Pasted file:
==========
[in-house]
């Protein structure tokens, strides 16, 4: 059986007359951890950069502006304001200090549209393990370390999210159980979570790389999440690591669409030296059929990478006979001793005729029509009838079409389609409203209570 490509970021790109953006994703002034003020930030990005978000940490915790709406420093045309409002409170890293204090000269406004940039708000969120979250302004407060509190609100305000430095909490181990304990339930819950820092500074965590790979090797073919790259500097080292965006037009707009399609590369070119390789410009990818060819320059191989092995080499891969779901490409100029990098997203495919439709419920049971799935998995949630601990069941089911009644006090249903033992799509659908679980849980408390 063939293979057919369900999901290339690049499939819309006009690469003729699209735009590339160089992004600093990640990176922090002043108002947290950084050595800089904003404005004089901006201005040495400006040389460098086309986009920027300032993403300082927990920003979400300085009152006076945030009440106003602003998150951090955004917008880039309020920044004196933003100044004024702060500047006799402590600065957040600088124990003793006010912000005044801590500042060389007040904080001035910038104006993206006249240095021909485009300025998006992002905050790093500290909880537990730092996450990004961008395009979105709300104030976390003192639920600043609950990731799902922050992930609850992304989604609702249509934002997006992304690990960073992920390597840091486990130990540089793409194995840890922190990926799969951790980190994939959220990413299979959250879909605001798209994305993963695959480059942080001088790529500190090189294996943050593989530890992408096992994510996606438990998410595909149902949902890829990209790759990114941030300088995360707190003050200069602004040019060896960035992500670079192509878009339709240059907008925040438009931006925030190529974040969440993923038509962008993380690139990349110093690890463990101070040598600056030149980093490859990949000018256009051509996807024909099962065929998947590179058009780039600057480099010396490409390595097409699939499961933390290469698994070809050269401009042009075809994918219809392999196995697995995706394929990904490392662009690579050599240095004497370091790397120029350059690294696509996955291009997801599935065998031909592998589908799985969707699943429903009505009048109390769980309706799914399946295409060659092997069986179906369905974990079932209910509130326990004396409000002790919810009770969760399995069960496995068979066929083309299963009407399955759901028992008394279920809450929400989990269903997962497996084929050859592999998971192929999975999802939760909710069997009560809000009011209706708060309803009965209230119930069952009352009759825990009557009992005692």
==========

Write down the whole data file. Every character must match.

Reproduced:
[in-house]
């Protein structure tokens, strides 16, 4: 059986007359951890950069502006304001200090549209393990370390999210159980979570790389999440690591669409030296059929990478006979001793005729029509009838079409389609409203209570 490509970021790109953006994703002034003020930030990005978000940490915790709406420093045309409002409170890293204090000269406004940039708000969120979250302004407060509190609100305000430095909490181990304990339930819950820092500074965590790979090797073919790259500097080292965006037009707009399609590369070119390789410009990818060819320059191989092995080499891969779901490409100029990098997203495919439709419920049971799935998995949630601990069941089911009644006090249903033992799509659908679980849980408390 063939293979057919369900999901290339690049499939819309006009690469003729699209735009590339160089992004600093990640990176922090002043108002947290950084050595800089904003404005004089901006201005040495400006040389460098086309986009920027300032993403300082927990920003979400300085009152006076945030009440106003602003998150951090955004917008880039309020920044004196933003100044004024702060500047006799402590600065957040600088124990003793006010912000005044801590500042060389007040904080001035910038104006993206006249240095021909485009300025998006992002905050790093500290909880537990730092996450990004961008395009979105709300104030976390003192639920600043609950990731799902922050992930609850992304989604609702249509934002997006992304690990960073992920390597840091486990130990540089793409194995840890922190990926799969951790980190994939959220990413299979959250879909605001798209994305993963695959480059942080001088790529500190090189294996943050593989530890992408096992994510996606438990998410595909149902949902890829990209790759990114941030300088995360707190003050200069602004040019060896960035992500670079192509878009339709240059907008925040438009931006925030190529974040969440993923038509962008993380690139990349110093690890463990101070040598600056030149980093490859990949000018256009051509996807024909099962065929998947590179058009780039600057480099010396490409390595097409699939499961933390290469698994070809050269401009042009075809994918219809392999196995697995995706394929990904490392662009690579050599240095004497370091790397120029350059690294696509996955291009997801599935065998031909592998589908799985969707699943429903009505009048109390769980309706799914399946295409060659092997069986179906369905974990079932209910509130326990004396409000002790919810009770969760399995069960496995068979066929083309299963009407399955759901028992008394279920809450929400989990269903997962497996084929050859592999998971192929999975999802939760909710069997009560809000009011209706708060309803009965209230119930069952009352009759825990009557009992005692």